This document presents an ontology of temporal concepts, OWL-Time (formerly
for describing the temporal content of Web pages and the temporal properties of
Web services. The ontology provides a vocabulary for expressing facts about topological relations
among instants and intervals, together with information about
durations, and about datetime information. We also demonstrate in detail, using the Congo.com and Bravo Air examples from OWL-S
, how this time
ontology can be used to support OWL-S, including use cases for defining input parameters
and (conditional) output parameters. A use case for meeting scheduling is also
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Temporal information is so common that it’s hard to find a real world Web
service without it. For example, whenever you place an online order, the order
date is always part of your order. When you reserve a car at a car rental site,
you have to specify the dates you need it. In response to this need, a temporal
ontology, OWL-Time (formerly DAML-Time), has been developed for
describing the temporal content of Web pages and the temporal properties of Web
services. Its development is being informed by temporal ontologies developed at
a number of sites and is intended to capture the essential features of all of
them and make them and their associated resources easily available to a large
group of Web developers and users. Although it can be used independently,
we have made sure it works well with OWL-S. Advantages of OWL-Time over XML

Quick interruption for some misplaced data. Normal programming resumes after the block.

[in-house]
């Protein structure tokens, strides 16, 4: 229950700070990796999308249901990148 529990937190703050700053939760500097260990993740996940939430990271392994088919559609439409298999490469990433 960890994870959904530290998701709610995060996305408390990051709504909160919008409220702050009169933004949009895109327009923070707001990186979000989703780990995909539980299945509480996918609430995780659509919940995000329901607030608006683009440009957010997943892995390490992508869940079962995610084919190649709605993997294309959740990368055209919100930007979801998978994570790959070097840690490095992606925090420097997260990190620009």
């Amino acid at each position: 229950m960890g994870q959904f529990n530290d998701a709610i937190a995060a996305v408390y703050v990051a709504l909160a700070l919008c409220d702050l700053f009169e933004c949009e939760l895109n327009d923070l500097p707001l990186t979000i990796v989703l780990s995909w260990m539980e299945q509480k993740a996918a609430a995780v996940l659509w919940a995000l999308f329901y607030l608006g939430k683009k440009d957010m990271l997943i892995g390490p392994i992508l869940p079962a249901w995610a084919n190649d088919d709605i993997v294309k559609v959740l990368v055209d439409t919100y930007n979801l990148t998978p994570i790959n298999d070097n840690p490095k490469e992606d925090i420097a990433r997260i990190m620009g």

dateTime will be discussed.
This document only presents the OWL encodings of the ontology. For a first-order logic axiomatization of the ontology, see [3,5]. In an extension of the time ontology [4,7], we also allow temporal predicates to apply directly to events, should the user wish, but here we restrict our treatment to temporal entities.
A simple use case example: "Suppose someone has a telecon scheduled for 6:00pm EST on November 5, 2006. You would like to make an appointment with him for 2:00pm PST on the same day, and expect the meeting to last 45 minutes. Will there be an overlap?" In this use case we can specify the facts about the telecon and the meeting using our ontology in OWL that will allow a temporal reasoner to determine whether there is a conflict. See [A Use Case for Scheduling] section for details.
More examples: "Someone who does a Web search trying to find a place to buy a book needed before next Tuesday may or may not be able to use an online bookstore that promises delivery within five business days."
"Someone doing a genealogical search may want to specify that the birthdate of a person is between 15 and 45 years before a known marriage date."
More use case examples will be described in detail in [Use Cases for Web Services] section below.
In keeping with SWBP policy, the code within the body of the note is in N3. Most of the code was generated by Protégé from the original OWL code in RDF/XML. Details in alternative syntaxes are given by links.
There are two subclasses of
and they are the only two subclasses of
:Instant a owl:Class ; rdfs:subClassOf :TemporalEntity .
:Interval a owl:Class ; rdfs:subClassOf :TemporalEntity .
:TemporalEntity a owl:Class ; rdfs:subClassOf :TemporalThing ; owl:equivalentClass [ a owl:Class ; owl:unionOf (:Instant :Interval) ] .
Intervals are, intuitively, things with extent and instants are, intuitively, point-like in that they have no interior points.
ends are relations between instants and temporal entities, and the beginnings
and ends of temporal entities, if they exist, are unique. In some approach to infinite intervals, a positively infinite
interval has no end, and a negatively infinite interval has no beginning. Hence, we use the relations begins and ends
in the ontology, rather than defining functions
endOf, since the functions would not be
begins, for example, can be specified as: